Appalachia looks for heavy investment in new infrastructure bill

Appalachia is a region of the U.S. that helped shape the entire country. However, the region has fallen behind and almost seems to be stuck in time due to high rates of poverty and companies leaving the area.

Policy Matters Ohio and Reimagine Appalachia are working to restore the region and bring jobs back to the area. Policy Matters Ohio Senior Researcher Amanda Woodrum detailed the regional problems and some potential solutions on America’s Work Force Union Podcast.

Reimagine Appalachia

Woodrum said the Appalachian region fueled the U.S. for many decades, supplying coal and other natural resources that boosted economies and increased manufacturing. However, the shift to renewable energies and other forms has left the area in the dust.

Currently, there is plenty of federal money being spent throughout the country to improve and modernize regions, except for Appalachia. She said this area needs to be brought along, the high rate of poverty is too much to overcome on their own and people need help.

Fixing the issues coal workers face

When the average American thinks of West Virginia and Appalachia, one of their first thoughts is coal mining. With the coal industry gradually shutting down, many skilled workers have been displaced.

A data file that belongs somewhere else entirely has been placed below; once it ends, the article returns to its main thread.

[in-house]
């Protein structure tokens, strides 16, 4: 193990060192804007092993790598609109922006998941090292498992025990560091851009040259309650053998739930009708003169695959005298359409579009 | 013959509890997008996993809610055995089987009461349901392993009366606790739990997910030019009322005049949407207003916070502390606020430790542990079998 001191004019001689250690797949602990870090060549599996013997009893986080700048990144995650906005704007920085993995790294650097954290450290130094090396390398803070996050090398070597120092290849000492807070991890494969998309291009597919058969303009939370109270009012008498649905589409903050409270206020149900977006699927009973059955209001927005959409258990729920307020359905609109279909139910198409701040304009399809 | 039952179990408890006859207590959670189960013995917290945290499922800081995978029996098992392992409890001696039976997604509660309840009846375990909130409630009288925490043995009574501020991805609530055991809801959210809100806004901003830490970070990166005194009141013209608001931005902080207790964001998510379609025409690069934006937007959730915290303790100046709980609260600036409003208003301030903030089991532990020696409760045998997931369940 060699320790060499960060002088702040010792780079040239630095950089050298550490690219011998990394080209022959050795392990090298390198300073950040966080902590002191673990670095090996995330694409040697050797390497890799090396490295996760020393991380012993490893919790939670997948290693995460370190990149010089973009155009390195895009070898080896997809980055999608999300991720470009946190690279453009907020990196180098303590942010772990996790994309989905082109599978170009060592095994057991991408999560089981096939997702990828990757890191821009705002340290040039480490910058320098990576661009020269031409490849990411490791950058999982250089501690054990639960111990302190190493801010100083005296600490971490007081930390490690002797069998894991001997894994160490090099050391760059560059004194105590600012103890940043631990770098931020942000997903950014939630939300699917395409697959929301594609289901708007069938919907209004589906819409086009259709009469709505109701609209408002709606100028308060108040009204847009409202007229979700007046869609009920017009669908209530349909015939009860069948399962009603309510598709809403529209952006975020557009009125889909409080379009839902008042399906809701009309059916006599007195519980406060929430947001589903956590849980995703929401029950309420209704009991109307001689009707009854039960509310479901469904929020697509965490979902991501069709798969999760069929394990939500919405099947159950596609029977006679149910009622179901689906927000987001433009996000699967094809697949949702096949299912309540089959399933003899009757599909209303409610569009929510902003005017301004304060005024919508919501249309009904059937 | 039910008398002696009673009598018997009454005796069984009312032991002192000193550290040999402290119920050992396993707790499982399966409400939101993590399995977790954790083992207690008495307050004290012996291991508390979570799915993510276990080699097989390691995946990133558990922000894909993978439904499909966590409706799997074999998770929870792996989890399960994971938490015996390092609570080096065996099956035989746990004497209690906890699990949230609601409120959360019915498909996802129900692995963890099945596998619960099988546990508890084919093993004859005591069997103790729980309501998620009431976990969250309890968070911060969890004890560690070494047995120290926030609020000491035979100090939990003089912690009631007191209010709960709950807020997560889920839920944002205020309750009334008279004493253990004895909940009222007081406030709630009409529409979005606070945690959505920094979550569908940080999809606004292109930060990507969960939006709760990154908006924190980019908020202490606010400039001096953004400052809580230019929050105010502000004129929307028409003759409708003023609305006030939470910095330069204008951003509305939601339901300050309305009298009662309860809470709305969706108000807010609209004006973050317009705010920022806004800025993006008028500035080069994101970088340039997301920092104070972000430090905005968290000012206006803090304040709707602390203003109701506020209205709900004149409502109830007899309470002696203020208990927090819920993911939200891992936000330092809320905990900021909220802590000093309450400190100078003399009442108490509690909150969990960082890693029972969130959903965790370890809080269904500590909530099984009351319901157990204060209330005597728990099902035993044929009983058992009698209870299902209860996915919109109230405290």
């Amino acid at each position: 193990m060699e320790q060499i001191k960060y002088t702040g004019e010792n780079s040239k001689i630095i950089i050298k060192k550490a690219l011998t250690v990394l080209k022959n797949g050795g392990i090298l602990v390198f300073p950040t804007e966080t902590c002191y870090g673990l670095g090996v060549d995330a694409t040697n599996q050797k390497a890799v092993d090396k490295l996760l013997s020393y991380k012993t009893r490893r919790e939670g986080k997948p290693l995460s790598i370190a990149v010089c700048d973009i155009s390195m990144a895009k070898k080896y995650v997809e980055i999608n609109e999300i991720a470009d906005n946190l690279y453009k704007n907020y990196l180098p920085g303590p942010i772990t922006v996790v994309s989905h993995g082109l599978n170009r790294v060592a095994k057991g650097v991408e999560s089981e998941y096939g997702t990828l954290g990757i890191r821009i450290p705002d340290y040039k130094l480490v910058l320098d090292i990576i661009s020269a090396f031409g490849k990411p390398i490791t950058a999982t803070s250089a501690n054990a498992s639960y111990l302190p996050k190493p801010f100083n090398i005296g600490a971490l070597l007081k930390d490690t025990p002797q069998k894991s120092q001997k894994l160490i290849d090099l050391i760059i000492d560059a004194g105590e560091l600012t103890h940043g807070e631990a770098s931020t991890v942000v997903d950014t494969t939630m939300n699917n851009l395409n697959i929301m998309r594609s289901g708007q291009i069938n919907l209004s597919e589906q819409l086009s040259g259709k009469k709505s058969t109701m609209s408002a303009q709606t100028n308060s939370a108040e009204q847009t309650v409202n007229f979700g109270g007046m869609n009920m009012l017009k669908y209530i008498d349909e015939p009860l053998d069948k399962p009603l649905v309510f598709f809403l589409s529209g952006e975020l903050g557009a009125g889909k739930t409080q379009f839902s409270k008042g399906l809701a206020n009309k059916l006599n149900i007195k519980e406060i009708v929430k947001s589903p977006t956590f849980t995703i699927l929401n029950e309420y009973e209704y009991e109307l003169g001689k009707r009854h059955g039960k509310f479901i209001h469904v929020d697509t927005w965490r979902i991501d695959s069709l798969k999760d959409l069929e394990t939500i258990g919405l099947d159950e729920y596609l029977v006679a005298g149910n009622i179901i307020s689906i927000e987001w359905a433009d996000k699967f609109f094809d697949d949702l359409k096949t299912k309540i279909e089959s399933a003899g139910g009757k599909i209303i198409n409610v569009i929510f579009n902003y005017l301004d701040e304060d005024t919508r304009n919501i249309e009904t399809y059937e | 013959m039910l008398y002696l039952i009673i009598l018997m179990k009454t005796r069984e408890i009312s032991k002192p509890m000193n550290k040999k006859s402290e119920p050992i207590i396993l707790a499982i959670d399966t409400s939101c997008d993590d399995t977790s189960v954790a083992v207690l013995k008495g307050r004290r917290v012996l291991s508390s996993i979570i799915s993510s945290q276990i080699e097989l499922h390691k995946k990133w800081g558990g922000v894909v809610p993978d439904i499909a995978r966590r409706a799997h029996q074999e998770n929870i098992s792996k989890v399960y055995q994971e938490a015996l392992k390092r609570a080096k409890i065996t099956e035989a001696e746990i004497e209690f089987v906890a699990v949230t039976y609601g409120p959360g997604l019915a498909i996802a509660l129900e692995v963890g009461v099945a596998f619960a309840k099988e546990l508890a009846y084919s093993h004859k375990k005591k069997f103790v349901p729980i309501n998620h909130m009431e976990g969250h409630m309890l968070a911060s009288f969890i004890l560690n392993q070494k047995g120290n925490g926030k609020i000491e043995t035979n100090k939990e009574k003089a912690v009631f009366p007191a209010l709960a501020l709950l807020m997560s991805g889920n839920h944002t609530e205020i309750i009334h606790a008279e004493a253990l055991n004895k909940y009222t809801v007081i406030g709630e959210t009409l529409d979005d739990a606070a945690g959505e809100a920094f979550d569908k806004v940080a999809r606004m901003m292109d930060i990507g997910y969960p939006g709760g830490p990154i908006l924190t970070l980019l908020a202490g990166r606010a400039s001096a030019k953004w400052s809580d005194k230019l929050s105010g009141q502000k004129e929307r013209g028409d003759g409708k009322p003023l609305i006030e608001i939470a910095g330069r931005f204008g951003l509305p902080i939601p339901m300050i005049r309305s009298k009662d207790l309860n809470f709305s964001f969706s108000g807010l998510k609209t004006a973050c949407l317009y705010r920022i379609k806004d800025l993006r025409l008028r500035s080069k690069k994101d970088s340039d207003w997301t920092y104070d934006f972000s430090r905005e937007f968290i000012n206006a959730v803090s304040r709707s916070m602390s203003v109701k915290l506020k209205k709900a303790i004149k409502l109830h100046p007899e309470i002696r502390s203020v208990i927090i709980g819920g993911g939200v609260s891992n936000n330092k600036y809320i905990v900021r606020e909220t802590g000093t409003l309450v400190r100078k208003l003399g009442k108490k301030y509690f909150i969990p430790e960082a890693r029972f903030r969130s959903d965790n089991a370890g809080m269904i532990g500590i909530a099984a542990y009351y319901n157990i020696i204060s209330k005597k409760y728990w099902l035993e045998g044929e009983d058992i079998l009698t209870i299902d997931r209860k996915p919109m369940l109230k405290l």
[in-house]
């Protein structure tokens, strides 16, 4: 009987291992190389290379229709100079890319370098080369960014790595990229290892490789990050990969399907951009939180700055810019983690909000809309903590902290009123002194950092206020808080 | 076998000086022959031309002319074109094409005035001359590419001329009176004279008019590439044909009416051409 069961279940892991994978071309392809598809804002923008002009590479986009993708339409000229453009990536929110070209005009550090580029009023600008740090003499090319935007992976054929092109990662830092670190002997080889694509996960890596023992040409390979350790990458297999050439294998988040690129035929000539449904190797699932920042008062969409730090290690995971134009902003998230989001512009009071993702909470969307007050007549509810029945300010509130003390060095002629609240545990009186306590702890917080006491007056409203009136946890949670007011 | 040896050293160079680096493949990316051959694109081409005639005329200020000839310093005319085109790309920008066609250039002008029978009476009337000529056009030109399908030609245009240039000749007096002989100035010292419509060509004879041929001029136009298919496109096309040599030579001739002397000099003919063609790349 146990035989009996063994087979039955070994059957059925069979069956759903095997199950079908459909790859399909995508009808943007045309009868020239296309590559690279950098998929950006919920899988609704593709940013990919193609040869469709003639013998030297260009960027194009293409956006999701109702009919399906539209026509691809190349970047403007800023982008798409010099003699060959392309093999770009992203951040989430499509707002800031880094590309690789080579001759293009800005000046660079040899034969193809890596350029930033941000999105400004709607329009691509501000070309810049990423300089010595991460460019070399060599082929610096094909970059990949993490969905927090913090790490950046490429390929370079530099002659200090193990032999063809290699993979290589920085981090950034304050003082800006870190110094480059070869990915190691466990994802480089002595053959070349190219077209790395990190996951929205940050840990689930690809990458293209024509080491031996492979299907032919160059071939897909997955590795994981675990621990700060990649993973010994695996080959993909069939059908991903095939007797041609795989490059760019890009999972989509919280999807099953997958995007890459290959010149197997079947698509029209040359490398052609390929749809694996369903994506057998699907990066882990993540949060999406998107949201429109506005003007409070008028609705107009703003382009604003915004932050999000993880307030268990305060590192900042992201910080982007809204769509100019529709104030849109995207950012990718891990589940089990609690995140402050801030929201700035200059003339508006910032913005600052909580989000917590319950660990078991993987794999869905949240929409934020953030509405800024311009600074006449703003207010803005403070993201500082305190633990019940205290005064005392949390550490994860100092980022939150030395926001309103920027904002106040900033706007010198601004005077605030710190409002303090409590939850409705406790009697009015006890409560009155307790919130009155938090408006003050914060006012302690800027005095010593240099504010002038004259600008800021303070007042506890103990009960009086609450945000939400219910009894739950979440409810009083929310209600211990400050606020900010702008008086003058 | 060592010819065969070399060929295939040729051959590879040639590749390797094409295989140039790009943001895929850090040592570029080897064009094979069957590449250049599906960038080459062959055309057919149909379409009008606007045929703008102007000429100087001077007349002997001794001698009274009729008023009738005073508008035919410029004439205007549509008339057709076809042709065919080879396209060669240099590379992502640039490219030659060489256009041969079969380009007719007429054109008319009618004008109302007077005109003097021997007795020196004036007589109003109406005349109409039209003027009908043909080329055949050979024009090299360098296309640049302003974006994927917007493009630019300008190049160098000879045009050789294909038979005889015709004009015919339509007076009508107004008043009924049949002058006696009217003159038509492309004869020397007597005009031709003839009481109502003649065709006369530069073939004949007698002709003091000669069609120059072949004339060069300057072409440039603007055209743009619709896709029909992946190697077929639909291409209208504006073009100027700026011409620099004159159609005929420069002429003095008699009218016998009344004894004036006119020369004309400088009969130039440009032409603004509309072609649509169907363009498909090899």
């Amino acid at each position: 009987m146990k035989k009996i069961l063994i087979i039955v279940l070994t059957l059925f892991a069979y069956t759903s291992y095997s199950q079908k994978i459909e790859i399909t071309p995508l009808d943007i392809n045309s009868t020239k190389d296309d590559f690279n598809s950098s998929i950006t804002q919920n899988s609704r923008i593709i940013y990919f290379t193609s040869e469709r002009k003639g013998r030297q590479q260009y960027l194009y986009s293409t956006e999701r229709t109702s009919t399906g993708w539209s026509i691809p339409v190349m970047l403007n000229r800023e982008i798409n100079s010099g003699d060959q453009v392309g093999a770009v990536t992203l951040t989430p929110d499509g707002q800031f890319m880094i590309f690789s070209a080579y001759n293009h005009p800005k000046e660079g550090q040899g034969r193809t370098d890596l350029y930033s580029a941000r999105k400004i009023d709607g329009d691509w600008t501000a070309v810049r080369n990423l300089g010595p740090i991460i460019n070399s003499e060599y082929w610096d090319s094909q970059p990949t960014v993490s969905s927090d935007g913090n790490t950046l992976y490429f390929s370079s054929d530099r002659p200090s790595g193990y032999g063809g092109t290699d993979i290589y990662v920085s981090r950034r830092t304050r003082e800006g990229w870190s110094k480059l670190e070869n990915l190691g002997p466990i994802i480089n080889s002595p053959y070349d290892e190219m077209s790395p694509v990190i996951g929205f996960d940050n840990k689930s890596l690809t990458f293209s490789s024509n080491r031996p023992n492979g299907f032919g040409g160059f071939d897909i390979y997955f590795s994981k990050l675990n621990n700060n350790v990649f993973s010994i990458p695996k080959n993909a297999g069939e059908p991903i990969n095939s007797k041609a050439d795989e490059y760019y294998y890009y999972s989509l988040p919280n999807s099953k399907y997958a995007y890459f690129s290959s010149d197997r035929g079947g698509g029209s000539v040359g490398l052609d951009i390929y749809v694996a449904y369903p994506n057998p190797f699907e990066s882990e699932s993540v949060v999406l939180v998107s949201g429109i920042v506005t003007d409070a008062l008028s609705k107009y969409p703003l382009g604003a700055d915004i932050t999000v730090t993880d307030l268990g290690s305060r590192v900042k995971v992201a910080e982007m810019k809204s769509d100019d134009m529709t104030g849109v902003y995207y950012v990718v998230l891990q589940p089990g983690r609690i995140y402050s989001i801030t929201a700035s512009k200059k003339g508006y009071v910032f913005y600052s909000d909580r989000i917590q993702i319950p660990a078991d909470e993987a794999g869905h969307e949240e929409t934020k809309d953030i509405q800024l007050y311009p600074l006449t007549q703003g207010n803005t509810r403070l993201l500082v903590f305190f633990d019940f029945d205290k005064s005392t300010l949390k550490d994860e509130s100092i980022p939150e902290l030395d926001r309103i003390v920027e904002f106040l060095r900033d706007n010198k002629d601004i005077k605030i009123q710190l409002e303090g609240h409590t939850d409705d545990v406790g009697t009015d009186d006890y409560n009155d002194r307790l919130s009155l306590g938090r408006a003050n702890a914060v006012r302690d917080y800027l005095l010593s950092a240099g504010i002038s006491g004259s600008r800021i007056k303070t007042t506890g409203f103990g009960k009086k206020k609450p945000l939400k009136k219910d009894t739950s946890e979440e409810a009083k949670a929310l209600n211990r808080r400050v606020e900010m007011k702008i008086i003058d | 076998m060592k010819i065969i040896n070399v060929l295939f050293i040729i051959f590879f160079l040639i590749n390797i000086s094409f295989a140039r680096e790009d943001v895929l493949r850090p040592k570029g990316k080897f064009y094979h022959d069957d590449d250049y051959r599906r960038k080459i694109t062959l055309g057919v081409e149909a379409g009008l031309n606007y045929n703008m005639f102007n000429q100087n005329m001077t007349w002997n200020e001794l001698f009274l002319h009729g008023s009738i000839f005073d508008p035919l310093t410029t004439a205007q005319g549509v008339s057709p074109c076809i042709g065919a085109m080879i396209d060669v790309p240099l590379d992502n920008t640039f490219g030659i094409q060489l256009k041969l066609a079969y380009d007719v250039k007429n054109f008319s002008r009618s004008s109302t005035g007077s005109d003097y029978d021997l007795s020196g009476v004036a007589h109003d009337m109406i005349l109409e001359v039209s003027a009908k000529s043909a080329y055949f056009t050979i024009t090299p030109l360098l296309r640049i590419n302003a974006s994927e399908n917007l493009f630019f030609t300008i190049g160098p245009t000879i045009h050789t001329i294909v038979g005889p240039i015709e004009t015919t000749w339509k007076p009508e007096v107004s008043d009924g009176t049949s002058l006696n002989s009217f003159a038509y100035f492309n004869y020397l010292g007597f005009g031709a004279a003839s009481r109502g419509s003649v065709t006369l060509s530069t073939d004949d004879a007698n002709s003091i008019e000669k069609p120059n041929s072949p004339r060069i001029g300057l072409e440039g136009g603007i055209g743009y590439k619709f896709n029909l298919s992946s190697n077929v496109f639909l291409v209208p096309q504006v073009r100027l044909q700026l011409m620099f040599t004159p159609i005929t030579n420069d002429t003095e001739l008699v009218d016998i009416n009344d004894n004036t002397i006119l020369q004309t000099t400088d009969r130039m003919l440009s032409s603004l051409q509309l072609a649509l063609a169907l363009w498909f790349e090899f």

In order to lift people out of poverty, they need work. With infrastructure being a key focus of the Biden administration, Woodrum wants to see these displaced workers brought along. She suggested finding work for them in similar industries, including capping oil and gas wells, mining for rare earth materials used to produce electric vehicle batteries and more.

Expanding broadband and the electric grid

Woodrum said she has worked closely with a diverse group of stakeholders on what they would like to see happen in the Appalachian region and how to have their demands met.

The region is lacking in broadband access, which lowers the quality of education, makes the region less desirable for corporations and more. They need federal funding to make these expansions happen. To have their voices heard, Woodrum said they are working to form an Appalachia caucus of elected officials who will fight for the needs of the region at the federal level.


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